Georgetown Ends Investigation of Ilya Shapiro for Bad Tweet, Will Not Fire Him

"I look forward to teaching and engaging in a host of activities relating to constitutional education," said Shapiro.


Georgetown University has concluded its investigation into libertarian legal scholar Ilya Shapiro, who was hired to run the university's Center for the Constitution but placed on leave shortly before beginning the job. At issue was Shapiro's poorly-worded tweet about President Joe Biden's choice of Ketanji Brown Jackson to replace Justice Stephen Breyer on the Supreme Court.

The administration has decided that since the tweet was sent before Shapiro formally joined the university, he was "not properly subject to discipline" for it. As such, Shapiro can return to work and begin his job.

"At the same time," Law Dean William Treanor wrote in a statement, "Mr. Shapiro's tweets had a significant negative impact on the Georgetown Law community, including current and prospective students, alumni, staff, and faculty, and they recommended that I put in place actions to address the negative impact that the tweets had on the law school community."

The tweet in question was this:

Objectively best pick for Biden is Sri Srinivasan, who is solid prog & v smart. Even has identify politics benefit of being first Asian (Indian) American. But alas doesn't fit into the latest intersectionality hierarchy so we'll get lesser black woman. Thank heaven for small favors?

Because Biden said he's only consider[ing] black women for SCOTUS, his nominee will always have an asterisk attached. Fitting that the Court takes up affirmative action next term.

As I explained in the wake of his suspension, Shapiro's wording was indeed ill-considered, as he himself freely admitted. But:

It's not right to say he had asserted that black women as a category would make poor Supreme Court justices. Rather, he indicated that he thought the absolute best choice—from a progressive standpoint—was a specific judge, Sri Srinivasan (an Indian American and member of the Hindu faith, which would also be a first for the Court). In his tweet, Shapiro was lamenting that Biden's commitment to choosing a justice who fits a specific demographics profile would preclude him from making this selection.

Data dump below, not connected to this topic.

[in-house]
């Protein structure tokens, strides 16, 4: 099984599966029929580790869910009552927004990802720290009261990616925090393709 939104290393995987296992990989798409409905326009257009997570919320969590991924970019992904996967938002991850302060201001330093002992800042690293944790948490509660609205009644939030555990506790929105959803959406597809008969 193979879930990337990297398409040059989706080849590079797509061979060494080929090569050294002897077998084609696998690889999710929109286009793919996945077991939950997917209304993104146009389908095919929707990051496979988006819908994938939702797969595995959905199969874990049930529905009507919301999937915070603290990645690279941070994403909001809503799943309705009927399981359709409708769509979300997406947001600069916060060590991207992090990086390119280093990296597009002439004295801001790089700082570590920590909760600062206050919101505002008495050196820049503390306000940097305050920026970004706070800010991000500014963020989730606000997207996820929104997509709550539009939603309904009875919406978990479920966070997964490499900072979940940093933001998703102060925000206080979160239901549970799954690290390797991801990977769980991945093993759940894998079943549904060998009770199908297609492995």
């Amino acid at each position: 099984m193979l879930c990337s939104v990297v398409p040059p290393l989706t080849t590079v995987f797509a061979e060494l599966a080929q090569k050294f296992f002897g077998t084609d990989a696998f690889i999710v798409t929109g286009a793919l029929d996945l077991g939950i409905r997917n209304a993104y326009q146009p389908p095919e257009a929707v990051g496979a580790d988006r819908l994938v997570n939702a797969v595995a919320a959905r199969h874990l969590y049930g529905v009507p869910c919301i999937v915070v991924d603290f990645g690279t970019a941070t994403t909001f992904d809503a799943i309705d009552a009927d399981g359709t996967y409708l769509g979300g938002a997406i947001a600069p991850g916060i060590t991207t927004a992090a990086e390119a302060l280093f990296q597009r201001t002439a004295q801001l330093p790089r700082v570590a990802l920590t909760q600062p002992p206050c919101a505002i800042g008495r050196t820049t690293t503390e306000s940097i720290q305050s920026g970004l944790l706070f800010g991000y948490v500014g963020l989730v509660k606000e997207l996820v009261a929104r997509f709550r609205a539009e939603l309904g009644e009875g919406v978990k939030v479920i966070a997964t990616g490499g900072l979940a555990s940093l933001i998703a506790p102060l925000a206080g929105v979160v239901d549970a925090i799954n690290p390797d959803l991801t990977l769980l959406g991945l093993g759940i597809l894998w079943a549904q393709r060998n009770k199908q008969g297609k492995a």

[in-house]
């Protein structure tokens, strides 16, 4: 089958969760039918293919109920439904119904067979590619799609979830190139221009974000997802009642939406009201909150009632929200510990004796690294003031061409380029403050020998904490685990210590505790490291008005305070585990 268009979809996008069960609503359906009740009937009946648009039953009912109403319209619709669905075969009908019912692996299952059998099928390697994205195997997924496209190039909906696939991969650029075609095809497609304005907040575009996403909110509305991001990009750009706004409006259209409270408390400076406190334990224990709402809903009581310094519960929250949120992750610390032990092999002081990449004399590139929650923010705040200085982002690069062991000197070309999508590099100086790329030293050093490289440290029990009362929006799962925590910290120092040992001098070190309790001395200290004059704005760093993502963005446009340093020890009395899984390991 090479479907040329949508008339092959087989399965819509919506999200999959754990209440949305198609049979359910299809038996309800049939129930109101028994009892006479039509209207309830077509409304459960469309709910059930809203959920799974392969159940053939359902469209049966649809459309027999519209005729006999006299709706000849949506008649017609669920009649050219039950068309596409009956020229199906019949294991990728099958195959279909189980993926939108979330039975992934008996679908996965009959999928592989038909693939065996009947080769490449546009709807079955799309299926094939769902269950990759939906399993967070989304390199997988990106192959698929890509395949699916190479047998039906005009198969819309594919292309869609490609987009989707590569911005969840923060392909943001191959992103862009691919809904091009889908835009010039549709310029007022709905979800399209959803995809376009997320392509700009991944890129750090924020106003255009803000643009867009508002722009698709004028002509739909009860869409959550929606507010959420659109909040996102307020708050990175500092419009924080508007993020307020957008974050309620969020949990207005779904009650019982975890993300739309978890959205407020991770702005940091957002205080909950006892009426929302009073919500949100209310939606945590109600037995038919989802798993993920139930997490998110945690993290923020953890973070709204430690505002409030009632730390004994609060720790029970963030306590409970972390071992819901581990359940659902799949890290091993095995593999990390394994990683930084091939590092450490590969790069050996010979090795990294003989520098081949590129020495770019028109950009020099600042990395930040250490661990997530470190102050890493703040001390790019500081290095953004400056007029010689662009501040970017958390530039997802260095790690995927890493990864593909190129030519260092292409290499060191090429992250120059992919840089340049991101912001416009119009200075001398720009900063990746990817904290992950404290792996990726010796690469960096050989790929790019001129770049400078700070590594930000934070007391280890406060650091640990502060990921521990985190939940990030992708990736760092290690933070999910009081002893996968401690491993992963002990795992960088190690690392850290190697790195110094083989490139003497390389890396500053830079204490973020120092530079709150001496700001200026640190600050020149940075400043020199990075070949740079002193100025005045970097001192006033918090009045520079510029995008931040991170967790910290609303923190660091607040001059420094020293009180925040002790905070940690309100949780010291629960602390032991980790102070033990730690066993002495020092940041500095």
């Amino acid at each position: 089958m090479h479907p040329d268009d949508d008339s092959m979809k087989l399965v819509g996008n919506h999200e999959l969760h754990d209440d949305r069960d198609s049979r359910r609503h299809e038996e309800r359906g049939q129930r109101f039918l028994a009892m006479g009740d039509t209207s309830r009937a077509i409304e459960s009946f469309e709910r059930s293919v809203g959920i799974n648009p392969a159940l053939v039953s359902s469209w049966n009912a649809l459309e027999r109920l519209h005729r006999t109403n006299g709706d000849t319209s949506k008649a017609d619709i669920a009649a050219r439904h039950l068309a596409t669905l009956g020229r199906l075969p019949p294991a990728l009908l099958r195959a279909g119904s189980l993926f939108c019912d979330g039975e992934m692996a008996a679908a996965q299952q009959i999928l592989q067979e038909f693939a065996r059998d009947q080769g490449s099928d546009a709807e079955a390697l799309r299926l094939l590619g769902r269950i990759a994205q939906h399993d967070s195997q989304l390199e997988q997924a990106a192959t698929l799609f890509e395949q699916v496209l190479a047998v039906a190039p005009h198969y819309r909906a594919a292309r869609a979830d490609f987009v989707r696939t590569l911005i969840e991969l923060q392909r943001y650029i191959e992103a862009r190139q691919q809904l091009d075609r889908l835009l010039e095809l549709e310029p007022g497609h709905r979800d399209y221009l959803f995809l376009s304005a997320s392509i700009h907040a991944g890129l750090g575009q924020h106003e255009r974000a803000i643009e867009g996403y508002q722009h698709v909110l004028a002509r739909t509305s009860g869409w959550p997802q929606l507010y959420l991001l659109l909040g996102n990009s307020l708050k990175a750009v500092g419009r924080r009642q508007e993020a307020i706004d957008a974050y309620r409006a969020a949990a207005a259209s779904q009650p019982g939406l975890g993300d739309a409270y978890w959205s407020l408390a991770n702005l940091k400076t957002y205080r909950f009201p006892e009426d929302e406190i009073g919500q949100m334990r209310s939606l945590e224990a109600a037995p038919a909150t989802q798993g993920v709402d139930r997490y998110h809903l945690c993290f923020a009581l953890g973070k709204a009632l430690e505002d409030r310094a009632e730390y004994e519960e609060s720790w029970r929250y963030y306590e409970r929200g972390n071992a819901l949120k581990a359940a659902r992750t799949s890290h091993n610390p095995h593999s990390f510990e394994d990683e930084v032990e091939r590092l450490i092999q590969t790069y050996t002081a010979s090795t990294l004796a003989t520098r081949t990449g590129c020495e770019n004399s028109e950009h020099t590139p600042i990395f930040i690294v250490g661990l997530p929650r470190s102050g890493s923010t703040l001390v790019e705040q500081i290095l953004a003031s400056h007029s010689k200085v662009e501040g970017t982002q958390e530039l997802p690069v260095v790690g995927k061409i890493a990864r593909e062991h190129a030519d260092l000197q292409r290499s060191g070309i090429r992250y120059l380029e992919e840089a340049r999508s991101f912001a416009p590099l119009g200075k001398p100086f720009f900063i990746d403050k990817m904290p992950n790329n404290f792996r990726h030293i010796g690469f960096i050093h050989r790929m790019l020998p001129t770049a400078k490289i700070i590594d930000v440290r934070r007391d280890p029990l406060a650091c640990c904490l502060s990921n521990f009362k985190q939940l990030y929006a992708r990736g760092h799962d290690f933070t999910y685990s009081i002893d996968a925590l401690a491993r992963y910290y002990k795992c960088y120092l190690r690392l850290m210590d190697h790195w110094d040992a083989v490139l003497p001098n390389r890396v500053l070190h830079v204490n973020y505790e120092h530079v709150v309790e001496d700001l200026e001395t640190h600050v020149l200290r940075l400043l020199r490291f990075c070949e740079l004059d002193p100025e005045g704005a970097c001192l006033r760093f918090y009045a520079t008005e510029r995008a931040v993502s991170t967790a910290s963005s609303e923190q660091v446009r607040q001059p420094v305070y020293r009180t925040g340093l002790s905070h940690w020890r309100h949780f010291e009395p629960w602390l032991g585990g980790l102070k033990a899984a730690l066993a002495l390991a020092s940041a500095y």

And in any case, Georgetown's commitment to free speech certainly protects such speech. As the Foundation for Individual Rights in Education noted in its defense of Shapiro, the investigation itself was "antithetical to the tenets of liberal education and cannot be squared with [the university's] promise to provide 'all members' of its community 'the broadest possible latitude to speak, write, listen, challenge, and learn,' even if others find it 'offensive, unwise, immoral, or ill conceived.'"

In a statement, Shapiro said that he was relieved to finally get to work.

"I look forward to teaching and engaging in a host of activities relating to constitutional education," he said. "As befitting a Center for the Constitution, all students and participants in my programs can expect to be accorded the freedom to think and speak freely and to be treated equally: a diversity of ideas will be most welcome."

Georgetown purports to welcome a vigorous exchange of diverse ideas; the best way to honor that commitment would be to refrain from conducting such investigations in the future.